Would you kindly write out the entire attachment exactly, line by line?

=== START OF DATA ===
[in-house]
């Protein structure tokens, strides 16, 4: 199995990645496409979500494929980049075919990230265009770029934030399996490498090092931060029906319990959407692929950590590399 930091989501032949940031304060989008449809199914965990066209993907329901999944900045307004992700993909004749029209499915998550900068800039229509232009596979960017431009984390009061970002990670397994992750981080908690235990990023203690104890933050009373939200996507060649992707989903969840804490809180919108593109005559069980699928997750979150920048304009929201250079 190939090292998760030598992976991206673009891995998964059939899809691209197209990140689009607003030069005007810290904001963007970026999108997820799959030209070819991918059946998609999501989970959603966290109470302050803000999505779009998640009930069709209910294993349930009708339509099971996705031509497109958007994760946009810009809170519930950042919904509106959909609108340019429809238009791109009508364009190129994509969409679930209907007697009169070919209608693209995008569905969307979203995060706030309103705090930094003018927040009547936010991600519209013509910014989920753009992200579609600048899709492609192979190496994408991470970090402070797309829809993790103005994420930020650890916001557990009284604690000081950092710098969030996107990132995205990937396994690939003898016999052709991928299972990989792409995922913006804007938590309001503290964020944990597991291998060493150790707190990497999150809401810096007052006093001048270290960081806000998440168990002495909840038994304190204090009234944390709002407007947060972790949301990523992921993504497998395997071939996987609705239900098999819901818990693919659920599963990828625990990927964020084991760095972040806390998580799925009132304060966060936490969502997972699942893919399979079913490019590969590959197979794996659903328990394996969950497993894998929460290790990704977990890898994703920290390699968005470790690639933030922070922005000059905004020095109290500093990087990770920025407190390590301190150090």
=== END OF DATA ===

[in-house]
């Protein structure tokens, strides 16, 4: 199995990645496409979500494929980049075919990230265009770029934030399996490498090092931060029906319990959407692929950590590399 930091989501032949940031304060989008449809199914965990066209993907329901999944900045307004992700993909004749029209499915998550900068800039229509232009596979960017431009984390009061970002990670397994992750981080908690235990990023203690104890933050009373939200996507060649992707989903969840804490809180919108593109005559069980699928997750979150920048304009929201250079 190939090292998760030598992976991206673009891995998964059939899809691209197209990140689009607003030069005007810290904001963007970026999108997820799959030209070819991918059946998609999501989970959603966290109470302050803000999505779009998640009930069709209910294993349930009708339509099971996705031509497109958007994760946009810009809170519930950042919904509106959909609108340019429809238009791109009508364009190129994509969409679930209907007697009169070919209608693209995008569905969307979203995060706030309103705090930094003018927040009547936010991600519209013509910014989920753009992200579609600048899709492609192979190496994408991470970090402070797309829809993790103005994420930020650890916001557990009284604690000081950092710098969030996107990132995205990937396994690939003898016999052709991928299972990989792409995922913006804007938590309001503290964020944990597991291998060493150790707190990497999150809401810096007052006093001048270290960081806000998440168990002495909840038994304190204090009234944390709002407007947060972790949301990523992921993504497998395997071939996987609705239900098999819901818990693919659920599963990828625990990927964020084991760095972040806390998580799925009132304060966060936490969502997972699942893919399979079913490019590969590959197979794996659903328990394996969950497993894998929460290790990704977990890898994703920290390699968005470790690639933030922070922005000059905004020095109290500093990087990770920025407190390590301190150090």